It is a platitude to say that the pandemic jump started States to focus on technology and accelerate research and development not merely from a medical and immunological perspective but also from a sociological perspective.  The latter is reflected well in the “tracking and tracing” dimension of the fight against the pandemic.  Here, technology is at the forefront with artificial intelligence and cyber security being prominent facets.  Public and private entities are involved in data collection and analysis and there has to be a guarantee that the use of data will be done in a balanced and harmonious way where privacy and security will be ensured.  In an article titled   The Covid-19 Pandemic and Trends in Technology published by Chatham House the authors say: “The issues encountered during the development of track-and-trace apps as part of the fight against COVID-19 have highlighted significant differences in levels of accountability and transparency between the public and private sectors. This has underlined the areas of tension between corporate power and the authority of democratically elected governments, and the capacity of tech companies not just to deploy ‘soft’ power in the form of lobbying, but also to block access to essential technologies”.  They continue: “As certain countries are now being accused of violating agreed norms during the pandemic, and with the increased blurring of the boundary between state and non-state cyber activity, the gulf between major cyber powers will likely only continue to grow. This could ultimately hinder progress in trying to build some consensus across the international community on the issue of future cyber norms; and, further, could negatively impact practical cooperation across borders on cybercrime and other cyber-related issues”.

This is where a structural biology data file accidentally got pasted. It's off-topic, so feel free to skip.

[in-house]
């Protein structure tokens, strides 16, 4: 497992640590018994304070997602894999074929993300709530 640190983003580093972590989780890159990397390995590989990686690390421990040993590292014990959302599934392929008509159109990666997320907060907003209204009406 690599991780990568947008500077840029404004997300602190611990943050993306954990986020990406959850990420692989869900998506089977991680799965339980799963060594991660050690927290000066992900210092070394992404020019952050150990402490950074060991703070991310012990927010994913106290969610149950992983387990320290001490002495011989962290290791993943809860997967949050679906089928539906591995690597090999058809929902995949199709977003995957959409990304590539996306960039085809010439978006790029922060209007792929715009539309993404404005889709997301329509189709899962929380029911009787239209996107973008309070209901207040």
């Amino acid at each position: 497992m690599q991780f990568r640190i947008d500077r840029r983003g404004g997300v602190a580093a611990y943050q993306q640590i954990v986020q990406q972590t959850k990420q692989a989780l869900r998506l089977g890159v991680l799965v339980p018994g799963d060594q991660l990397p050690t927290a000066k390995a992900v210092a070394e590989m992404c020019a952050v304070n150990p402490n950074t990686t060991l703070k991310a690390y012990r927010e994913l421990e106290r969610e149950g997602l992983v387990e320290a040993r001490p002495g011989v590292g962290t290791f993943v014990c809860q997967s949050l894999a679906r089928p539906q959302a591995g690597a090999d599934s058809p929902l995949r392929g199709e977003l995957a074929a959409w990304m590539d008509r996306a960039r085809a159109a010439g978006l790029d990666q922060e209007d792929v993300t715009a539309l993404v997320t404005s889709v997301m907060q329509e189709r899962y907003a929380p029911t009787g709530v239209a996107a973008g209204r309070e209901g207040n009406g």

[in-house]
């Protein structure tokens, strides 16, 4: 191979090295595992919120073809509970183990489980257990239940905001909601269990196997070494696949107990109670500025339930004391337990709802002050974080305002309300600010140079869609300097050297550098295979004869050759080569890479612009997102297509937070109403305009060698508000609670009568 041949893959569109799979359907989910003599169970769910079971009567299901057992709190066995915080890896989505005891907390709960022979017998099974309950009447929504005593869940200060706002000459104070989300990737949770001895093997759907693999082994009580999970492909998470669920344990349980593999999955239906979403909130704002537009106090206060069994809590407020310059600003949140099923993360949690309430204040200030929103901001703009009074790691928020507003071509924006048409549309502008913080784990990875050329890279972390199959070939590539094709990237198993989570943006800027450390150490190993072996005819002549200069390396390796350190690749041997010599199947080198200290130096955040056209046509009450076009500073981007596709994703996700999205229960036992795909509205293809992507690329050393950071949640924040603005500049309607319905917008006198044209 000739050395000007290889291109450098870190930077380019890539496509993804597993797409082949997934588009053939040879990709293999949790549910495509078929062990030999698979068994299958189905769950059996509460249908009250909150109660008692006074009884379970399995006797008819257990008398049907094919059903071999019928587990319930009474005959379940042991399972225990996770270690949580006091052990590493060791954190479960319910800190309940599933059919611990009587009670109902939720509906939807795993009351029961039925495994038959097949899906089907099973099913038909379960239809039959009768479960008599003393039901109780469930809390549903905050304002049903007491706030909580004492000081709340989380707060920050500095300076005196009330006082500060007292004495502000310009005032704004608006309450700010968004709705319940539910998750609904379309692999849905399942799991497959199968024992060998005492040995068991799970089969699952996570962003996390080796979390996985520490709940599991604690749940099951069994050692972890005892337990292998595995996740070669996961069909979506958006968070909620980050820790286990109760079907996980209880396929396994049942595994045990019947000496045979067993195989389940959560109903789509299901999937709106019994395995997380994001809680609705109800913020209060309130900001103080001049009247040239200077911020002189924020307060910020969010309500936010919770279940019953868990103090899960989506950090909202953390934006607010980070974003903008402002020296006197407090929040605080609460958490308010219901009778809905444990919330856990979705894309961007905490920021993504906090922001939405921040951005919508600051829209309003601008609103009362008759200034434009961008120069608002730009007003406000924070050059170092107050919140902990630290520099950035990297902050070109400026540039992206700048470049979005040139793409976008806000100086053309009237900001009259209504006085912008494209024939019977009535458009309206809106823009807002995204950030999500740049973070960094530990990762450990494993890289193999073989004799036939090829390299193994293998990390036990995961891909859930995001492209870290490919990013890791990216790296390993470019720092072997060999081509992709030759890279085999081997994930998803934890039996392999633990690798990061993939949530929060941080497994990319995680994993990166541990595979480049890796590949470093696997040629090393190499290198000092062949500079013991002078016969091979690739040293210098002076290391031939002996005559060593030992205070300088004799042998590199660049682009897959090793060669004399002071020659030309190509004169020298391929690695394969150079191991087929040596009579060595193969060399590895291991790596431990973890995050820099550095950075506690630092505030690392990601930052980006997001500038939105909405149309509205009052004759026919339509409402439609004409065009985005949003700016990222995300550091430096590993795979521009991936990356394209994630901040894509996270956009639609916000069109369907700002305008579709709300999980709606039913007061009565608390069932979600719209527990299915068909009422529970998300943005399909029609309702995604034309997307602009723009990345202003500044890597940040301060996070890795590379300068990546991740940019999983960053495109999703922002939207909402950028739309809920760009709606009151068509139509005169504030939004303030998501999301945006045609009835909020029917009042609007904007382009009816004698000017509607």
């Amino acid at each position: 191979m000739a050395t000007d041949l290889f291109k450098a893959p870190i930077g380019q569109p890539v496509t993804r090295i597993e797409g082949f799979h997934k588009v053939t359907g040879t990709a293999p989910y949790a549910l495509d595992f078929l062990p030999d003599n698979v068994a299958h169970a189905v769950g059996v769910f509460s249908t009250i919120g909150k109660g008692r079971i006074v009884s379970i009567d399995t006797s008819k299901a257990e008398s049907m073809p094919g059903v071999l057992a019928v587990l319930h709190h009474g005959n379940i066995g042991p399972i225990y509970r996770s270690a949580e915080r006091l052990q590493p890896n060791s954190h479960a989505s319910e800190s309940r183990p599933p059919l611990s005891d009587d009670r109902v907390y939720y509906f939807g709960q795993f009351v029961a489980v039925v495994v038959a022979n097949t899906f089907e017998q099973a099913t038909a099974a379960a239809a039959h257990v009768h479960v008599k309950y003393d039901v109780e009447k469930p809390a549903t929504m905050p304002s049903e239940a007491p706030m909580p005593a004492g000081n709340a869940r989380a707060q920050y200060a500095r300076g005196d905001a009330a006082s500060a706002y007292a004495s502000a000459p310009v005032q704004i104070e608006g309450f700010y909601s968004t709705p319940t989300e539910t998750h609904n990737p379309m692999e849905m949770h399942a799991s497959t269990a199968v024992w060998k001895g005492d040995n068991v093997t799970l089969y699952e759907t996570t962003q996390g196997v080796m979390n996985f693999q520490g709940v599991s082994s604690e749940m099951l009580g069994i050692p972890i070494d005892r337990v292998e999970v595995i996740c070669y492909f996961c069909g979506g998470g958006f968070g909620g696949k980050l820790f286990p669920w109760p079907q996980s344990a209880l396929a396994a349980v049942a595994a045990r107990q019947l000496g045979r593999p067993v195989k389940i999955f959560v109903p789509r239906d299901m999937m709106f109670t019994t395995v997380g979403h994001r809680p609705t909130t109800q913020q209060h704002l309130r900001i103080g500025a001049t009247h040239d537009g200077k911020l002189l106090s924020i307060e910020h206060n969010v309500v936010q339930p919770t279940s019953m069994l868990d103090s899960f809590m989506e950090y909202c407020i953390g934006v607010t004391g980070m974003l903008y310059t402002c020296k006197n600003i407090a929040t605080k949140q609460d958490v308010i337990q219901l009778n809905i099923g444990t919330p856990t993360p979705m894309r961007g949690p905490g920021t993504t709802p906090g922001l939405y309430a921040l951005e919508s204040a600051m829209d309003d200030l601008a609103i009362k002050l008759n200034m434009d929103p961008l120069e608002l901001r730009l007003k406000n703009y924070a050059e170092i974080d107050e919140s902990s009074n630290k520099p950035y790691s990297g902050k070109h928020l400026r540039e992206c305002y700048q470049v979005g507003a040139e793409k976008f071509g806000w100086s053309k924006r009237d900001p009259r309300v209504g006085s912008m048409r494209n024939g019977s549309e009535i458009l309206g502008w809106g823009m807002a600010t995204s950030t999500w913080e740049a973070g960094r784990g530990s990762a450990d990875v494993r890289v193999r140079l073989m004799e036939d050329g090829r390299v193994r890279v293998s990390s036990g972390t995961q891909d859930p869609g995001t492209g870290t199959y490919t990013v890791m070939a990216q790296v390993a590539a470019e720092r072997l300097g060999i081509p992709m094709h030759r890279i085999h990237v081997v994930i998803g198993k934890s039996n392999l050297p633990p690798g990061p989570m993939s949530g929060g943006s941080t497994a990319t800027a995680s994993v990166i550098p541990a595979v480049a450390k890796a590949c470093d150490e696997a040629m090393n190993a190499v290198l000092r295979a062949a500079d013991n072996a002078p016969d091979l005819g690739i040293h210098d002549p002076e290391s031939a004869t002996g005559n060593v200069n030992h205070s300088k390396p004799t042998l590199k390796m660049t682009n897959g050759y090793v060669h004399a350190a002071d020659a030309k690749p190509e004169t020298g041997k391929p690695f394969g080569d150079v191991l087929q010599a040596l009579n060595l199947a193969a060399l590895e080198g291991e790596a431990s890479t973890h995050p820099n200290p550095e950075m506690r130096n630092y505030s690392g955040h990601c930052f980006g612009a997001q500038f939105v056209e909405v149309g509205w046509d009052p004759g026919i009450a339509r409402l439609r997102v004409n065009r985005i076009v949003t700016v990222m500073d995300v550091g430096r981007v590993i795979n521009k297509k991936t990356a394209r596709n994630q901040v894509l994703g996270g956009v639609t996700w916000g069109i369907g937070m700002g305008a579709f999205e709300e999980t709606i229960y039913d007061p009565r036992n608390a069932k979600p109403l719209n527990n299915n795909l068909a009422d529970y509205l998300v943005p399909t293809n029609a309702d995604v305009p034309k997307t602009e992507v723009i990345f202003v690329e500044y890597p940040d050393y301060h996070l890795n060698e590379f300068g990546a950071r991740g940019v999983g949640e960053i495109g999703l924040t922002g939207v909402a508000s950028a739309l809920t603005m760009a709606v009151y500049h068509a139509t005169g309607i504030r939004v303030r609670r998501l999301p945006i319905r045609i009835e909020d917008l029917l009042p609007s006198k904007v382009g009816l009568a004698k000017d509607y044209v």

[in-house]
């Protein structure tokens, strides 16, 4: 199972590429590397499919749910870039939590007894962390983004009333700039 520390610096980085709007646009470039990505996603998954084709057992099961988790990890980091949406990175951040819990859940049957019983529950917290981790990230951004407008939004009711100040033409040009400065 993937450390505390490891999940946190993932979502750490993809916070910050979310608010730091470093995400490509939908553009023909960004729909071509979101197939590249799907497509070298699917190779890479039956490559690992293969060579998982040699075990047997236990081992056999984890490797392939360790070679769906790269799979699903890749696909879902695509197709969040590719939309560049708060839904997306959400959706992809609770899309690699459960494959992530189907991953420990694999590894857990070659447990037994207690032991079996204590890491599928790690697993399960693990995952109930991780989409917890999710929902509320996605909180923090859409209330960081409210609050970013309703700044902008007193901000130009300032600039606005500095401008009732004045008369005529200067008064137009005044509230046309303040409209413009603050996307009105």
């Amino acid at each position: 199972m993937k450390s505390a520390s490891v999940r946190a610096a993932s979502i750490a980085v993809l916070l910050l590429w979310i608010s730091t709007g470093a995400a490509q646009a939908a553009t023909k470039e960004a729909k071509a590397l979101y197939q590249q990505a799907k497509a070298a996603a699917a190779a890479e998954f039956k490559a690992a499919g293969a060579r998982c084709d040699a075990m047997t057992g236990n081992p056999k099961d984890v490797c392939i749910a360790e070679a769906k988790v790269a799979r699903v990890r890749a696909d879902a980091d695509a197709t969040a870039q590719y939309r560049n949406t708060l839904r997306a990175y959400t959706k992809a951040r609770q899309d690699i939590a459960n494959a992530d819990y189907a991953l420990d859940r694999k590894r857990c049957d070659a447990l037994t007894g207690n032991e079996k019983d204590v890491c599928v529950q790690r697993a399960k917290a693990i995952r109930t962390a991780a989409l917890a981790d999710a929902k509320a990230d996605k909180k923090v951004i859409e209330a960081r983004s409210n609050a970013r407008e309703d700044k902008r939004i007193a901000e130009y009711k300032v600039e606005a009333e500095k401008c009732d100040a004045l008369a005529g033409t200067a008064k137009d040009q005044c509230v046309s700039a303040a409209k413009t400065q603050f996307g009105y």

There are no global cyber laws and until the status quo remains there is no purpose in addressing the restart of air transport from a security perspective on a piecemeal basis.  There is also no purpose in addressing security without taking a hard look at existing regulations and laws. The only aviation law applicable globally in this regard applies to communicable diseases spread through “air navigation”. Air transport is not only air navigation. ICAO has appropriately designated 2021 as the year of security culture.  This may carry with it the misleading nuance (which ICAO is not to be blamed for) that each of the 193 States should have a security culture “according to their particular circumstances”.  The security culture, when air transport is restarted, and the status quo ante prevails should be a global one applicable ex aequo to all. The pandemic is a global problem which requires States to transcend local boundaries to seek a global solution as enunciated by the United Nations Millennium Declaration, which is contained in General Assembly Resolution 55/2 of 8 September 2000, recognizes that, in addition to separate responsibilities of States to their individual societies, they have a collective responsibility to uphold the principles of human dignity, equality and equity at the global level. 

When restarting air transport, we should not only think of air travel per se but also consider the consequences of air transport that impact our existential lives from a global perspective with focus on a common and consistent application of laws and regulations.

Dr. Abeyratne teaches aviation law and policy at McGill University.  He is a former Senior Legal Officer at ICAO.  Dr. Abeyratne ‘s latest book Aviation and the Pandemic: Legal, Regulatory, Economic and Ethical Issues is due to be released in mid 2021.

Post a Comment